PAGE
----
Taking third place in the Boston mayoral preliminary Tuesday night was Charlotte Golar Richie, who many believe had the best shot of all of the minority candidates of competing in the general election.
As the votes were being counted, the ballroom at the Copley Fairmont could have been likened to an elevator full of anxious passengers — there was a feeling of hopefulness when the polls closed at 8PM, but as the night wore on, and with nearly 50 percent of the votes counted, hopefulness gave way to disappointment, and few were as disappointed as Golar Richie herself.
"You could say, maybe, Charlotte didn't do a good enough job in selling my candidacy to other candidates so that I would have them all join me, I don't know," Golar Richie said. "Or you could say that other candidates had egos that prevented them from saying, 'Hey, it looks like I'm not gonna win, let me get behind someone else.' There are any number of reasons why it didn't work. Maybe the city as a whole isn't ready for it. I don't know."
Richie came in third with 13 percent of the total vote. One supporter it have been a far different result had the other contenders of color in the mayoral race had united behind a single minority candidate.
Richie herself does not blame other candidates or the lack of a united strategy for her loss.
"If there had been three spots in the final, I'd be in the final," she said, laughing. "It's a bad break, right? You go from 12 to two."
She also says that a critical Boston Globe editorial and a subsequent journalistic lashing from columnist Larry Harmon did not help her candidacy:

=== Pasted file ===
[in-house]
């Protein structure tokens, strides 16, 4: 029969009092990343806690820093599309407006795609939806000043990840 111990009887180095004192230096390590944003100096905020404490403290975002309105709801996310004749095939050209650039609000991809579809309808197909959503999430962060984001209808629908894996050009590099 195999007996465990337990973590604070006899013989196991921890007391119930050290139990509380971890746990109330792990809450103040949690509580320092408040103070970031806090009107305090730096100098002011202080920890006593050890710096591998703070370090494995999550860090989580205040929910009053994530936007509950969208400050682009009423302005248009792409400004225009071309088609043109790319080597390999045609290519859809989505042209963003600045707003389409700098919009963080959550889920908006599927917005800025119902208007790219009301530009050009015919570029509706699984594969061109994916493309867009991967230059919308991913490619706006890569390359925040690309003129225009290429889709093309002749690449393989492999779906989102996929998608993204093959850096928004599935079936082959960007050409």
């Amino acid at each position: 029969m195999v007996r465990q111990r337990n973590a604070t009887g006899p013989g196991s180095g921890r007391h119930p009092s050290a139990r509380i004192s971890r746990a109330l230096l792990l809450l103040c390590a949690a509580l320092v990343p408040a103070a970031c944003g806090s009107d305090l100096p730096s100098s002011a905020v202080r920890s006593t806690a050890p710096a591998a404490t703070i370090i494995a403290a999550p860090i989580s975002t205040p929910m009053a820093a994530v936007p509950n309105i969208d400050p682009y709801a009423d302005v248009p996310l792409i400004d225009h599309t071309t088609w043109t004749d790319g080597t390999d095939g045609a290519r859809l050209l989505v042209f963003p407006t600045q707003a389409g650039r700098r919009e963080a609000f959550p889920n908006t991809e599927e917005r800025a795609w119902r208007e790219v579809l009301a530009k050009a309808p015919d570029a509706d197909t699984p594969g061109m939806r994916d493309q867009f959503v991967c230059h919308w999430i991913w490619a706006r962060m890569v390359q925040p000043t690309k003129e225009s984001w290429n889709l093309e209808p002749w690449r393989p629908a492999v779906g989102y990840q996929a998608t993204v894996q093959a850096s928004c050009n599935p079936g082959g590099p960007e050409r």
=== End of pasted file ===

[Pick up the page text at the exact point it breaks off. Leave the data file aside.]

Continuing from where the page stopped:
"I guess I thought he liked me," she said. "I didn't know he felt that way. How about that? I've known him for years, and that one took me by surprise. I still kept my subscription. I thought I paid my bills, I'm going to go back and make sure we're not in arrears."
With a third place finish, Golar Richie now sees herself in the position of power broker between Marty Walsh and John Connolly.
"I have not had a chance to sit down and talk to them," she said. "I, frankly, thought I was going to be in the final, so I thought people were going to want to talk to me — didn't work out that way, right? But at some point the dust clears, and I'll want to sit down with them. And I think they'll want to sit down with me, too."
At 54, Golar Richie says she does not see herself among the new crop of politicians like Michelle Wu, but she says that Wu and others of her generation may succeed in doing what she did not do: Becoming the first mayor of color in Boston.